UK community walks from “earth to moon” during Beat the Street 2014
Following a successful pilot of the Beat the Street walk to school initiative in the Caversham area of North Reading, UK, in 2013, local clinical commissioning groups for Reading rolled the project out across its whole population of 150,000 people in 2014. After almost three months, Beat the Street Reading 2014 came to an exciting finale on Tuesday 22 July with the announcement that 15,000 people had walked 244,537 miles (393,544 km) in 8 weeks. This was arguably one the biggest and most successful active participation projects in the UK, the project’s director Veronica Reynolds from Intelligent Health writes.
The idea of Beat the Street is to encourage people to walk more to school, to work, to the shops and around their local area by taking part in a fun game. People earn points by tapping an RFID card against special readers or ‘Beat Boxes’, which are placed approximately 0.5 miles (0.8 km) apart. The participants win prizes for themselves and for their community team by using their Beat the Street cards. Teams can be schools, workplaces or community groups. The teams that earn the most points win cash prizes for their chosen charity or cause (this is compiled on average scores, rather than largest number of entrants).
This year in Reading, 130 Beat Boxes were placed on lamp posts: an area of approximately 15 square miles (24 square km). The target was set for the whole of Reading to walk the distance from the earth to the moon - 238,000 miles (383,023 km). Their incredible achievement of this goal came from over fifty teams including workplaces and thirty primary schools.
Rod Smith, chair of the North and West Reading Clinical Commissioning Group that funded the project, said he was pleased with the results:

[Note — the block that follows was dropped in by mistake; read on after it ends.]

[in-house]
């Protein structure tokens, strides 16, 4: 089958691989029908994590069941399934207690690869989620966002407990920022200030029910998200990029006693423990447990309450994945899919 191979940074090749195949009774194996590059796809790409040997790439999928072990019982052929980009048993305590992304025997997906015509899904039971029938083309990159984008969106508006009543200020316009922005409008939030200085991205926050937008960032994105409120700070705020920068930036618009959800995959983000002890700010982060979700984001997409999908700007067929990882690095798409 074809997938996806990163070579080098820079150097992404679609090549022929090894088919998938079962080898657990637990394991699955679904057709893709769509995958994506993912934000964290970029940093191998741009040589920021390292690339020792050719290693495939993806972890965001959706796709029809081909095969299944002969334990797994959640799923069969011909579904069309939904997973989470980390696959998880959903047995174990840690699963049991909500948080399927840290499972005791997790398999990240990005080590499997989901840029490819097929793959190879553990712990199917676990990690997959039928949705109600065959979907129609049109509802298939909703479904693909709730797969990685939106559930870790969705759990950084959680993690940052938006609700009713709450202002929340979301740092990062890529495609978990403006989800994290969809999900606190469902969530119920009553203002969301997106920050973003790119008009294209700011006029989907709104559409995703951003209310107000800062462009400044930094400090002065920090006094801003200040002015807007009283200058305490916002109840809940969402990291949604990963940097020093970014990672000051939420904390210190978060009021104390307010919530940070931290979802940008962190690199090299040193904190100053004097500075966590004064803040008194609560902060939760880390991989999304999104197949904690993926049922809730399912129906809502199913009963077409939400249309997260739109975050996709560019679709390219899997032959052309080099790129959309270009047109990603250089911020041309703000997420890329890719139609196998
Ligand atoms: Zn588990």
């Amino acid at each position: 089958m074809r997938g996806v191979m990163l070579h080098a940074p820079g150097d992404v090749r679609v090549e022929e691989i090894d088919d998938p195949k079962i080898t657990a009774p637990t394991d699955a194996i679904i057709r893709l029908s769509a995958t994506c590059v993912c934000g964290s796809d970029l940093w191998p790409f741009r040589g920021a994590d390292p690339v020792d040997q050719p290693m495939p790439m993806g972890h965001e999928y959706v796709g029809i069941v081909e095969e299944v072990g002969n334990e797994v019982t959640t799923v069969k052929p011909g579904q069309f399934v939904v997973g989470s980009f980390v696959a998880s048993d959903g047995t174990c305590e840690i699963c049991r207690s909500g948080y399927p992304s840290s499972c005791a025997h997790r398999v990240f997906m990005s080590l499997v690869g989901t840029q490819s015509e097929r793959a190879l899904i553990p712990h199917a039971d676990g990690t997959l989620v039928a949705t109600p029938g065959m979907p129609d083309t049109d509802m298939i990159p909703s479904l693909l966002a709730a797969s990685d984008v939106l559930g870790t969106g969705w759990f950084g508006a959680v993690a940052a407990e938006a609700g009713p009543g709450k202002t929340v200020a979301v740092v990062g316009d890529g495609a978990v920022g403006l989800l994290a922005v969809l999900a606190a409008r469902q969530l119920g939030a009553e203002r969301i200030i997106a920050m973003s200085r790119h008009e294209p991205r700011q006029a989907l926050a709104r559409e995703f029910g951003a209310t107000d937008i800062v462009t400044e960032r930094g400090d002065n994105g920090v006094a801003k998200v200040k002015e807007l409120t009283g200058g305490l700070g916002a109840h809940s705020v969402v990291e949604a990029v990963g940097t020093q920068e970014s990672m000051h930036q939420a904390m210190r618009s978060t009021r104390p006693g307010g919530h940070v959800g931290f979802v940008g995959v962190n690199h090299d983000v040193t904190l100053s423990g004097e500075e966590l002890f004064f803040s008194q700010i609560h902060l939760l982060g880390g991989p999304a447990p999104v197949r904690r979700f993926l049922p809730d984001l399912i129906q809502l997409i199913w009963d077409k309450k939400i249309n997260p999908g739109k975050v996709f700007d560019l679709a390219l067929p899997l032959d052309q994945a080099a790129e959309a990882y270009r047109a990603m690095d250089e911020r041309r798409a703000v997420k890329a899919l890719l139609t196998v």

“Beat the Street has added a competitive and exciting element to getting active. We’ve been hugely impressed that so many people in Reading have walked, run and cycled their way to fitness and have enjoyed hearing stories of people that have literally gone the extra mile in pursuit of the goal of reaching the moon. Hopefully, the Beat the Street project has encouraged many people to make daily activity a life-long habit.”
Beat the Street is currently being evaluated to measure participants’ behaviour change during and three months after the competition ends. It will look at the impact of Beat the Street on individuals’ physical activity levels and their levels of walking or cycling versus taking the car.
Qualitative feedback suggests that the initiative has helped parents to get their children out and active and to start to feel the benefits of an active journey to school. It is hoped that, due to the very large number of participants involved, a sufficient number of these will continue to be more active in order for the project to demonstrate a return on investment in health care costs and potentially reductions in carbon emissions. Full evaluation reports will be ready in October 2014, showing the three-month follow-up data.
Intelligent Health founder who created Beat the Street, Dr. William Bird, said that their initial survey results were encouraging:
“Reading residents have really got behind this challenge and pushed themselves to get moving. Early indications of our survey results show a 10 per cent increase in the people who described themselves as inactive before the competition, meeting the recommended activity levels by the end of the competition. This is very exciting for us and our NHS funding partners. The issue of inactivity costs the region millions of pounds, so Reading has hopefully had fun but will also see the cost and individual benefits of getting active.”
Further Beat the Street projects have been running in Thurrock, Essex in June and July 2014 with 14,000 people and 52 schools walking 70,126 miles (112,857 km). A smaller project in the East of Norwich succeeded in walking around the world. Future Beat the Street projects have been confirmed for 2015 in Athens, Greece, Terni in Italy, New York, Hounslow (London) and Gdansk.
Read more about Beat the Street Reading here
Behind Beat the Street
Beat the Street is run by Intelligent Health. Intelligent Health is a Health IT Company founded by Dr. William Bird MBE to work with public sector health organisations and corporate partners both in the UK and around the world to tackle the massive global problem of inactivity. Dr. William Bird has pioneered the research and promotion of physical activity and exercise schemes as a health benefit for over 30 years. Veronica Reynolds gave a presentation on Beat the Street on behalf of Intelligent Health at ISCA’s MOVE Congress in 2013 and Dr. Bird presented the latest results at the ACTIVE Network closing conference in June 2014.
For more information about Intelligent Health visithttp://www.intelligenthealth.co.uk